location="oramds:/apps/orderprocess/common/orderprocess_submitorder.wsdl" importType="wsdl"/>


2. Update the service wsdl location to MDS abstract WSDL reference as the soa engine would only look at this element to look up & start the services;

<reference name="SubmitOrder_OrderProcess" ui:wsdlLocation="oramds:/apps/orderprocess/common/orderprocess_submitorder.wsdl">

Leave the WSDL URL in the binding layer intact (to refer to concrete WSDL) because at runtime, the bindings will be used to invoke the actual web service.

To read more about abstract & concrete WSDLs, I recommend you to read my previous blog post here

How to store these artifacts in MDS repository? Ways to do it along with step-by-step instructions in my next post. Here it is!

8 comments:

  1. Hi Sathya,

    We got a issue in production environment. One of our interface failed to load post server restart and went in to retired state. after bouncing the particular node on which the interface failed to load, it became running successfully. Please let me know what to do.

    Thanks,
    Swaroop

    ReplyDelete
    Replies
    1. Swaroop,

      For a proper debug we need more information. However, one possible reason could be that the DB is not up & running before the services are started (provided the MDS store is utilized for WSDL referencing)

      Delete
  2. Hi,
    1) If we import wsdl from mds,how it look likes ?
    2)If mds server is down ,what effects in imported wsdl,other artifacts ?how to handle this one ?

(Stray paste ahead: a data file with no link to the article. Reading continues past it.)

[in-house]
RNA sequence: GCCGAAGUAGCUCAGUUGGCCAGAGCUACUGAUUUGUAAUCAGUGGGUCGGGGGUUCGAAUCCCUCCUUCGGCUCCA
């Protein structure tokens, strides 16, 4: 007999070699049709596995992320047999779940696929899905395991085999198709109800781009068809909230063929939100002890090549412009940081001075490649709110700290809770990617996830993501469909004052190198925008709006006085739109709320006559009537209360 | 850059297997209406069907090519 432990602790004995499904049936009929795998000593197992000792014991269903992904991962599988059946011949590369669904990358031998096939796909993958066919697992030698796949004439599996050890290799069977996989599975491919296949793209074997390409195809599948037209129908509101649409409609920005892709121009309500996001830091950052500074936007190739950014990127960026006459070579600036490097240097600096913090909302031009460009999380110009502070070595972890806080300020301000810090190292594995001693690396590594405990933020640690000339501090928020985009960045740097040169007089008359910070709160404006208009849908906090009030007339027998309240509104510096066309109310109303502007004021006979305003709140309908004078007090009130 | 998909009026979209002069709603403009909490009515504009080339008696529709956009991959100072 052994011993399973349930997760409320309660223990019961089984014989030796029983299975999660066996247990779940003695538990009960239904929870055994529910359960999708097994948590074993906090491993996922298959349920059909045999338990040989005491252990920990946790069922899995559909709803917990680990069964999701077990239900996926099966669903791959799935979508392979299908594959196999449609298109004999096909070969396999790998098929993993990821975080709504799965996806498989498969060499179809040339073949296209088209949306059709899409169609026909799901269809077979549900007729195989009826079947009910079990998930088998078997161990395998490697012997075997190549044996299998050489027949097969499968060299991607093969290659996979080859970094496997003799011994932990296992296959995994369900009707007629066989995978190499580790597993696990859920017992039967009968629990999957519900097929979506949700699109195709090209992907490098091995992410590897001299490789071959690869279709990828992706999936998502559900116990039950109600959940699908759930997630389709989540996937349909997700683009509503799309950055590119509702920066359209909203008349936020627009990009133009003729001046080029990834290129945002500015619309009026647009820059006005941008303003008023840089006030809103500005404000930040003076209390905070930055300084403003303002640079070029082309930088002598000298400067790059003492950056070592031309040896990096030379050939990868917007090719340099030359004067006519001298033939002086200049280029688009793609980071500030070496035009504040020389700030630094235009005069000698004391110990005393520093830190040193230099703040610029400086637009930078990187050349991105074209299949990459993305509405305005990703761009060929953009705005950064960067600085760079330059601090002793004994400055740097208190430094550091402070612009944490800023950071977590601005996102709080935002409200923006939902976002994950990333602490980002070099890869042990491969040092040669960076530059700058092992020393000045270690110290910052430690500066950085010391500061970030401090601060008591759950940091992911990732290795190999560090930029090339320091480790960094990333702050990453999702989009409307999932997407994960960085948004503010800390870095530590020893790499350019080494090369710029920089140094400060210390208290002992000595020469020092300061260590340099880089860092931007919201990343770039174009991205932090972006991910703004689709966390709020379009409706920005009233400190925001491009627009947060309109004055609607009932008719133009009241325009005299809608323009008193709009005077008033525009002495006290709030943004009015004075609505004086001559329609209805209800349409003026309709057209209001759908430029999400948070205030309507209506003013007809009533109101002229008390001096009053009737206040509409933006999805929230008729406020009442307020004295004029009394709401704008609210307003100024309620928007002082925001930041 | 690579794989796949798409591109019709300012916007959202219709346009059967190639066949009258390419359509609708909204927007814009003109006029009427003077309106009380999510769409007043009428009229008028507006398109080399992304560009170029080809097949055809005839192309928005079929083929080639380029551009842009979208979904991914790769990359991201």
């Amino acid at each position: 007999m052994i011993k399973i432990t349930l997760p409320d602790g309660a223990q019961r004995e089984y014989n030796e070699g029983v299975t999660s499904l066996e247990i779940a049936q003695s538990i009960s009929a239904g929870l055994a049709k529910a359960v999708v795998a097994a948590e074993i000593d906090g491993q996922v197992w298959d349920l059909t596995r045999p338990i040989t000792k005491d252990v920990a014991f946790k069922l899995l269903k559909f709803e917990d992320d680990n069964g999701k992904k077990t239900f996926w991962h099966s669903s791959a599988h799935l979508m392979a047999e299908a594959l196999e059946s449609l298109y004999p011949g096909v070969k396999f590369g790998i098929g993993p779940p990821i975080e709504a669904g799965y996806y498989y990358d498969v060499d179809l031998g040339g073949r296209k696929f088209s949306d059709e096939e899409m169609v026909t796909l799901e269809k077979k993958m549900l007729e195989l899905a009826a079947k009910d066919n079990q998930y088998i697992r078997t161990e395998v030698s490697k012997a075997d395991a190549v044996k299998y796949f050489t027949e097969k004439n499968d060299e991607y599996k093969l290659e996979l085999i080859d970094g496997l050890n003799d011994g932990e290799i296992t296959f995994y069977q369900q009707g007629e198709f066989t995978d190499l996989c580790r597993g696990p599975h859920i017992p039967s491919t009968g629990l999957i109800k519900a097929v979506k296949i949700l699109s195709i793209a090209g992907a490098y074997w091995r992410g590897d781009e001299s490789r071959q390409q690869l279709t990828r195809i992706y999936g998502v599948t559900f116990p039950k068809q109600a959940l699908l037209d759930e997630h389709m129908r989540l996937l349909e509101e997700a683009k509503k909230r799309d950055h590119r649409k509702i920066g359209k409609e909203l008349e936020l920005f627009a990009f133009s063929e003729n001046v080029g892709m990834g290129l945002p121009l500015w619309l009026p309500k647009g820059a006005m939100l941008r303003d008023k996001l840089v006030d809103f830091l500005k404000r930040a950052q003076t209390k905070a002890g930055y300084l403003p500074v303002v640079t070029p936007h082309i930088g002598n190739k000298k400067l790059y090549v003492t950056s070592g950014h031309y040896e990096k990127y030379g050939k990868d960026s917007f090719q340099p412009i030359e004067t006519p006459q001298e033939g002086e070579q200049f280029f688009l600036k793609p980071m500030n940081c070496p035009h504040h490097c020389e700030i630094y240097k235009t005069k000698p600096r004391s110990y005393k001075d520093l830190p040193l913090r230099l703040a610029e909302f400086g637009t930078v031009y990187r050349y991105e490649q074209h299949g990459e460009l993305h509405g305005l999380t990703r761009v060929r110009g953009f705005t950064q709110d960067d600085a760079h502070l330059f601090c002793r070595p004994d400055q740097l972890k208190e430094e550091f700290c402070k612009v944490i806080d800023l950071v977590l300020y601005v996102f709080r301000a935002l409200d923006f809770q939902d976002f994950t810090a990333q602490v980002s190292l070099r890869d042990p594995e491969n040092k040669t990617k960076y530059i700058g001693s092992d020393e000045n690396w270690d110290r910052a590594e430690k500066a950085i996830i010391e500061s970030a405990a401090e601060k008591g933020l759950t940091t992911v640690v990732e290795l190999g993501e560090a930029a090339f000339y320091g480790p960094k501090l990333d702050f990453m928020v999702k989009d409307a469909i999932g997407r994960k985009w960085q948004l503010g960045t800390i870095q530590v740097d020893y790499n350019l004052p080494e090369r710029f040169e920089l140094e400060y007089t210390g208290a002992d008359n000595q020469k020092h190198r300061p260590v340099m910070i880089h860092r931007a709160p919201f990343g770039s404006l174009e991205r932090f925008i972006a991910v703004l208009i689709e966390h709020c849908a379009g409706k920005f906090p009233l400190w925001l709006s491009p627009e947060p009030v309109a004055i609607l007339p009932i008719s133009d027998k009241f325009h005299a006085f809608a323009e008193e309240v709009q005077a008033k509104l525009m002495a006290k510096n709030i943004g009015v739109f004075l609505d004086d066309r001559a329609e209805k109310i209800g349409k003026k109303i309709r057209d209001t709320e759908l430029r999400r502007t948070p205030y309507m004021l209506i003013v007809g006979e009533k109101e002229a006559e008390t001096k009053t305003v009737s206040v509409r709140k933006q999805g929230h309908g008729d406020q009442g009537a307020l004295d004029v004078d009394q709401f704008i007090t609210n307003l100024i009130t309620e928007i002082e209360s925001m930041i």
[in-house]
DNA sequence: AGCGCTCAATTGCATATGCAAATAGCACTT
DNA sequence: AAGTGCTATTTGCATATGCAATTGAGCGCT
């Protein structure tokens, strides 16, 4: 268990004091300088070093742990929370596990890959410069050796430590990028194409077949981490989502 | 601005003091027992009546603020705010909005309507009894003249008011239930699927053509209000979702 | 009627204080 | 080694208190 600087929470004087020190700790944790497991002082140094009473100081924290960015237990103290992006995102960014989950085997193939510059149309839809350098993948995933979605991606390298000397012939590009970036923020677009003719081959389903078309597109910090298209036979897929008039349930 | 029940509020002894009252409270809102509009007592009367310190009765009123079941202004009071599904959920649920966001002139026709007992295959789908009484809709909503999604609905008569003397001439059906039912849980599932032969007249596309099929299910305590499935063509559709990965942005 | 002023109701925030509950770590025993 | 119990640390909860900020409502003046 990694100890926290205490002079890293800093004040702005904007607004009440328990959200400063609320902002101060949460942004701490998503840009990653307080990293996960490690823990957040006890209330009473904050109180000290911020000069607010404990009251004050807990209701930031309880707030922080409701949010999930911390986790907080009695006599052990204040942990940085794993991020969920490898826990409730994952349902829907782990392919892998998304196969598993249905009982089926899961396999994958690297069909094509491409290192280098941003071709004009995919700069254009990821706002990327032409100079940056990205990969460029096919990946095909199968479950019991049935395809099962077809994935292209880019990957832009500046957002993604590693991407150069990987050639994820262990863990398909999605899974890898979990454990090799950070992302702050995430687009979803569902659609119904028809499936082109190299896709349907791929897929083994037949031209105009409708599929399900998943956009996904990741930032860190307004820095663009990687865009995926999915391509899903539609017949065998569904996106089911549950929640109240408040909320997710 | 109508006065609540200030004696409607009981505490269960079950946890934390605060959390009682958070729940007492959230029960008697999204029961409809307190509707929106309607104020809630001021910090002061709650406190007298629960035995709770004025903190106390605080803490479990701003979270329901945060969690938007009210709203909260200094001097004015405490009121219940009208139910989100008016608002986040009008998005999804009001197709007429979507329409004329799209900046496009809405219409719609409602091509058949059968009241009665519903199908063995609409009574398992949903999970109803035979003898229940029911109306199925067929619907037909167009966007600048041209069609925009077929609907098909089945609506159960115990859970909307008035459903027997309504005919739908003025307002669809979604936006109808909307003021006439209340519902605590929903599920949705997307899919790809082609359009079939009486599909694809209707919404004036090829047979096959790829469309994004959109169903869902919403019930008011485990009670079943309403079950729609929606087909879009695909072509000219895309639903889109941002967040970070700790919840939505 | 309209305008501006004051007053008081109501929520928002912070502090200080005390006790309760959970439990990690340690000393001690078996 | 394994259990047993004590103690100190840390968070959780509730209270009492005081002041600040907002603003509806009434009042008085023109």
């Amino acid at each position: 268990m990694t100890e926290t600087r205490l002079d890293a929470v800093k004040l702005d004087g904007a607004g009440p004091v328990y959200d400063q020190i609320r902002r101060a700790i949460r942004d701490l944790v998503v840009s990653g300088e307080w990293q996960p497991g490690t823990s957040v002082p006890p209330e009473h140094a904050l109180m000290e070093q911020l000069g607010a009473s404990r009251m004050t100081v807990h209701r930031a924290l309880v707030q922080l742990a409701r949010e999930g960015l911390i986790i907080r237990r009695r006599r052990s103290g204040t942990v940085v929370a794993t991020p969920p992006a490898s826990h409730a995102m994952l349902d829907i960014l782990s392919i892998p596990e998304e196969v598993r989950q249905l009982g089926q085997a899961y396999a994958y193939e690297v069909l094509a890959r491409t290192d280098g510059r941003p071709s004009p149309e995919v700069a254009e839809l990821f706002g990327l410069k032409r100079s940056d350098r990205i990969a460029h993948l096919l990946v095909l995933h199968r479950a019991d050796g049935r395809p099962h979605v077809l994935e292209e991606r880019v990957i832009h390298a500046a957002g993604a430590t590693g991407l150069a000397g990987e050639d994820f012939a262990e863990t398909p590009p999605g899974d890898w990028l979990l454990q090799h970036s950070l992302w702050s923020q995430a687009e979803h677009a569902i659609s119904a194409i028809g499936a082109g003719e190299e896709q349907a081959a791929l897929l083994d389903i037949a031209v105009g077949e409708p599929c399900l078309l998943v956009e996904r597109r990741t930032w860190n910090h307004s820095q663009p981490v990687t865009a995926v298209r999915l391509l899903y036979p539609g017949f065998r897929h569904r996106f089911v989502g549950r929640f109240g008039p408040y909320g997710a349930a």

ReplyDelete
    Replies
    1. Hi Venkat,

      The idea here is to solve the application service dependency within WebLogic. Hence storing & referencing WSDL from MDS (DB) is great option that architects recommend and consider.

      1) Not sure what you mean by how it "looks". You will refer to the WSDL (or any other artifact like XSD using the oramds:// protocol from your SOA composite
      2. If MDS is down, then it means your DB is down. MDS is a critical underlying component that must be running (DB running) for your SOA suite to be working as expected. In a production environment this must be ensured by administrators (DB started and running before starting WLS services)

      Delete
  3. Hi Sathya, thanks for this excellent blog. It is very informative.

    I have a question on the following line:


    I don't see this "reference" element in the composite source code(composite.xml) of my project. However, I do see the following:


    Will the "reference" element automatically show up while calling a external service or do I need to add this reference? Thanks

    ReplyDelete
  4. Thanks for the nice explanation ...it answered my question -Why we should store Abstract WSDL’s only in MDS....

    ReplyDelete
  5. Hi sathya,

    We are using below concrete wsdl in our composite but what would be its binding to concrete wsdl look like ? What is the URL location of the actual task service in oracle soa

    ReplyDelete
    Replies
    1. Manoj, I don't think I understand your question.

      Delete